Reasonable Doubters: Cross-Examination, Detection, Mystification
The methods of the detective and the cross-examiner can help to get at the truth, but they can also cloud the truth, creating doubt where none existed. After a brief discussion of the rise of cross-examination, in the late eighteenth century and through the nineteenth century, I will turn to a series of developments in the detective story that increasingly stressed the unreliability of evidence. These changes, accompanied by developments in forensic science, identified new ways to “de-authenticate” legitimate documents while justifying the skeptic’s questions as merely the expression of a reasonable observer’s doubts. Unlike those who freely attach the label of “fake news” to whatever they disagree with, the reasonable doubter makes a show of adhering to proof standards – but the results may be equally dangerous.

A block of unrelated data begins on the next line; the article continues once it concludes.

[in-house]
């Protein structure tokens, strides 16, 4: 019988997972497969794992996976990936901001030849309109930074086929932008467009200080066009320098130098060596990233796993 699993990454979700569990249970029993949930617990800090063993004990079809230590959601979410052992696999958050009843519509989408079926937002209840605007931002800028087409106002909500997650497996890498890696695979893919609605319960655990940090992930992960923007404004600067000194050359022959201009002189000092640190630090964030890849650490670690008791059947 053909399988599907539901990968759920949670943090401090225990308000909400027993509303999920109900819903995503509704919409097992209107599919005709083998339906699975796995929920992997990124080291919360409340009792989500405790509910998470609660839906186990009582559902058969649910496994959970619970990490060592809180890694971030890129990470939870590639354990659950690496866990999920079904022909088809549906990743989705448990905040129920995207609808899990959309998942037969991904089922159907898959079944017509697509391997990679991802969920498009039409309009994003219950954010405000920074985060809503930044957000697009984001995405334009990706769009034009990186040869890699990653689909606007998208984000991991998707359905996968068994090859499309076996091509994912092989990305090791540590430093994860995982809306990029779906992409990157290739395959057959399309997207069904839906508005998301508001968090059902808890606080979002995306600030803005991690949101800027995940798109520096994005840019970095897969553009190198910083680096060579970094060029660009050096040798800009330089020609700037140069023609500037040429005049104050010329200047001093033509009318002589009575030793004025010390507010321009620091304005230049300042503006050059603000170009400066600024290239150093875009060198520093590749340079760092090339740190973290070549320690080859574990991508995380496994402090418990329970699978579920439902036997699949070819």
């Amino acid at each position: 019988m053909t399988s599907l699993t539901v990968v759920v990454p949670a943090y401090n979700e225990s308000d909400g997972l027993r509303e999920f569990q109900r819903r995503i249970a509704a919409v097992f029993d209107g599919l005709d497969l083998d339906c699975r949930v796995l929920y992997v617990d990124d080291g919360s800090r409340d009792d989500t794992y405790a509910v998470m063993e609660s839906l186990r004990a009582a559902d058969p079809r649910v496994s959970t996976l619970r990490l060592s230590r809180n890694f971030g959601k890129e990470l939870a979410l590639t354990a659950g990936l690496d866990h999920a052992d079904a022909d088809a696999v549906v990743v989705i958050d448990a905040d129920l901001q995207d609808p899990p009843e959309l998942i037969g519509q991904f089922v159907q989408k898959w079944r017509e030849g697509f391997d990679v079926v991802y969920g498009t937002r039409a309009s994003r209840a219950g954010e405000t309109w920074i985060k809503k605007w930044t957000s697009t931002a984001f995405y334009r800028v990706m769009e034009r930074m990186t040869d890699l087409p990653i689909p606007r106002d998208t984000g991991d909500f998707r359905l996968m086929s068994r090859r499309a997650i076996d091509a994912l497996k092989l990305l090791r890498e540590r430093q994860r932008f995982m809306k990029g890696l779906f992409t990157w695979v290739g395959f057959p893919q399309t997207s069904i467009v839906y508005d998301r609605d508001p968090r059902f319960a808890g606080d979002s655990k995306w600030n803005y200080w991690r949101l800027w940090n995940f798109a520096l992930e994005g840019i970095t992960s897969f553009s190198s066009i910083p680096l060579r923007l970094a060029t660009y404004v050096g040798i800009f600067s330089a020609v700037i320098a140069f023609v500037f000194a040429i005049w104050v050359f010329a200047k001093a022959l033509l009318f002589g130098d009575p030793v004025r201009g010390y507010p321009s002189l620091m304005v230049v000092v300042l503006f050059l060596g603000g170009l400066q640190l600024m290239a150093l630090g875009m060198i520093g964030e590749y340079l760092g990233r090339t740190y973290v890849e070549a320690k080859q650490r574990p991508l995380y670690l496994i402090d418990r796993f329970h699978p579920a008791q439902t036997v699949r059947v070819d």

This is an online event. It will be live streamed on the Centre for Ethics YouTube Channel on Wednesday, September 30. Channel subscribers will receive a notification at the start of the live stream. (For other events in the series, and to subscribe, visit YouTube.com/c/CentreforEthics.)
Law & English
University of Toronto
Wed, Sep 30, 2020
12:30 PM - 01:45 PM
Centre for Ethics, University of Toronto